Use of self assembled monolayers at variable coverage to control interface bonding in a model study of interfacial fracture: Pure shear loading

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The relationships between fundamental interfacial interactions, energy dissipation mechanisms, and fracture stress or fracture toughness in a glassy thermoset/inorganic solid joint are not well understood. This subject is addressed with a model system involving an epoxy adhesive on a polished silicon wafer containing its native oxide. The proportions of physical and chemical interactions at the interface, and the in-plane distribution, are varied using self-assembling monolayers of octadecyltrichlorosilane (ODTS). The epoxy interacts strongly with the bare silicon oxide surface, but forms only a very weak interface with the methylated tails of the ODTS monolayer. The fracture stress is examined as a ... continued below

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47 p.

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KENT,MICHAEL S.; YIM,HYUN; MATHESON,AARON J.; COGDILL,C.; NELSON,GERALD C. & REEDY JR.,EARL DAVID May 16, 2000.

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  • Sandia National Laboratories
    Publisher Info: Sandia National Labs., Albuquerque, NM, and Livermore, CA (United States)
    Place of Publication: Albuquerque, New Mexico

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Description

The relationships between fundamental interfacial interactions, energy dissipation mechanisms, and fracture stress or fracture toughness in a glassy thermoset/inorganic solid joint are not well understood. This subject is addressed with a model system involving an epoxy adhesive on a polished silicon wafer containing its native oxide. The proportions of physical and chemical interactions at the interface, and the in-plane distribution, are varied using self-assembling monolayers of octadecyltrichlorosilane (ODTS). The epoxy interacts strongly with the bare silicon oxide surface, but forms only a very weak interface with the methylated tails of the ODTS monolayer. The fracture stress is examined as a function of ODTS coverage in the napkin-ring (pure shear) loading geometry. The relationship between fracture stress and ODTS coverage is catastrophic, with a large change in fracture stress occurring over a narrow range of ODTS coverage. This transition in fracture stress does not correspond to a wetting transition of the epoxy. Rather, the transition in fracture stress corresponds to the onset of deformation in the epoxy, or the transition from brittle to ductile fracture. The authors postulate that the transition in fracture stress occurs when the local stress that the interface can support becomes comparable to the yield stress of the epoxy. The fracture results are independent of whether the ODTS deposition occurs by island growth (T{sub dep} = 10 C) or by homogeneous growth (T{sub dep} = 24 C).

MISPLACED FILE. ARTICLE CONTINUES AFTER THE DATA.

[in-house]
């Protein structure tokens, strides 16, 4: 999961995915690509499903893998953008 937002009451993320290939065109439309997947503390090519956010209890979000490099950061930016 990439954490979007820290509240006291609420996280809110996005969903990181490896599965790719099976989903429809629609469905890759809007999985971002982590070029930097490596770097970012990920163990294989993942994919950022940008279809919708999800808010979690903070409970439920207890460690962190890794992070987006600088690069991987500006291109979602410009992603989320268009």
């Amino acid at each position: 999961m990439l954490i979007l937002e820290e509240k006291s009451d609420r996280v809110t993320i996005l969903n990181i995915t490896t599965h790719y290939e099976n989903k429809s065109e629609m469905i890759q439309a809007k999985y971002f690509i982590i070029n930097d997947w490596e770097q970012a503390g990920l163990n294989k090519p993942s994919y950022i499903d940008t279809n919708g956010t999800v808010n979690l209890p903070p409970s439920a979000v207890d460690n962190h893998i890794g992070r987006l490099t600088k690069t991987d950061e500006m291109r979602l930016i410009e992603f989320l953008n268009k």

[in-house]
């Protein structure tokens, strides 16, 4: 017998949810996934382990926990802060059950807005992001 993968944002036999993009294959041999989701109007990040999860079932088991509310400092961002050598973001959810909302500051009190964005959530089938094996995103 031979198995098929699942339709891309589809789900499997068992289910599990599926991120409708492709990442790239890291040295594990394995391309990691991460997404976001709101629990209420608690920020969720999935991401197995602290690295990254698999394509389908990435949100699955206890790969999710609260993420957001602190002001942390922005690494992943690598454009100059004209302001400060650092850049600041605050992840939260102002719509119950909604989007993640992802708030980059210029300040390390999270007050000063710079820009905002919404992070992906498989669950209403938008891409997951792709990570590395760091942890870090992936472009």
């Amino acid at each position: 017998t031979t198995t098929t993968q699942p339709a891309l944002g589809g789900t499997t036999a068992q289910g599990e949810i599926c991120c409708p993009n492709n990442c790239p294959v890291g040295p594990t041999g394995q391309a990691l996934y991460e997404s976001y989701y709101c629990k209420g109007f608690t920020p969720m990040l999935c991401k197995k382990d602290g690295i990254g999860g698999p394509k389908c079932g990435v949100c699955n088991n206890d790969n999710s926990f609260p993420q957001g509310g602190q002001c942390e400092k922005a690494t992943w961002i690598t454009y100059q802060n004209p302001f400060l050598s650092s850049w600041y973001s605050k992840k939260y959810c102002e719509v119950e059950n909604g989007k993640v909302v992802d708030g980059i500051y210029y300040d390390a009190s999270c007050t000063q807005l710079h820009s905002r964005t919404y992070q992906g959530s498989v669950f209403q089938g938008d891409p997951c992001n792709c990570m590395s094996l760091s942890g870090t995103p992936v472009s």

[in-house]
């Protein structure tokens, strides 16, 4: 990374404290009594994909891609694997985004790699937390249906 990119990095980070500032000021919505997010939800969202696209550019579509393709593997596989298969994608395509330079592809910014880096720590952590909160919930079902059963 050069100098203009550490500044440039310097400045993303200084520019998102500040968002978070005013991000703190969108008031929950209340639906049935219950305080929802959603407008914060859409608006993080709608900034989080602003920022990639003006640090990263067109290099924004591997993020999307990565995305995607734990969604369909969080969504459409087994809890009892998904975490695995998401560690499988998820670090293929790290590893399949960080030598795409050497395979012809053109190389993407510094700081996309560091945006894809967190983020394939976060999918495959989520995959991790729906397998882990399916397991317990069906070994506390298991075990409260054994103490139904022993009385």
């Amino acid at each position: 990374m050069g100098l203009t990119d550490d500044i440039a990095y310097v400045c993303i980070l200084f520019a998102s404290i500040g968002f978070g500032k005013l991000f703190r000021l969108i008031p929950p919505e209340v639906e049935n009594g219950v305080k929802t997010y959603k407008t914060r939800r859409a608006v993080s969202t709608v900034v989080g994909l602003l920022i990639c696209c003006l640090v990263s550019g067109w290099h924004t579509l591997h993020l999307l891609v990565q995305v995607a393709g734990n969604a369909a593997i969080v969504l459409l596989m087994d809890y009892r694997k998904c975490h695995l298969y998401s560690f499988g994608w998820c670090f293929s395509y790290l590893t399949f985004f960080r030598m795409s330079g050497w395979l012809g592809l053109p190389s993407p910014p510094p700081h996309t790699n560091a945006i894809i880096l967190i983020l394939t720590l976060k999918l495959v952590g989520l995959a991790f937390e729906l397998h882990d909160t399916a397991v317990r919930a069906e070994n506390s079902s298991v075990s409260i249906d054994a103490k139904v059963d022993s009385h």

Physical Description

47 p.

Notes

OSTI as DE00755610

Medium: P; Size: 47 pages

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  • Journal Name: Journal of Adhesion; Other Information: Submitted to Journal of Adhesion

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  • Report No.: SAND2000-1228J
  • Grant Number: AC04-94AL85000
  • Office of Scientific & Technical Information Report Number: 755610
  • Archival Resource Key: ark:/67531/metadc712456

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  • May 16, 2000

Added to The UNT Digital Library

  • Sept. 12, 2015, 6:31 a.m.

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  • April 12, 2017, 6:54 p.m.

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KENT,MICHAEL S.; YIM,HYUN; MATHESON,AARON J.; COGDILL,C.; NELSON,GERALD C. & REEDY JR.,EARL DAVID. Use of self assembled monolayers at variable coverage to control interface bonding in a model study of interfacial fracture: Pure shear loading, article, May 16, 2000; Albuquerque, New Mexico. (digital.library.unt.edu/ark:/67531/metadc712456/: accessed September 22, 2018), University of North Texas Libraries, Digital Library, digital.library.unt.edu; crediting UNT Libraries Government Documents Department.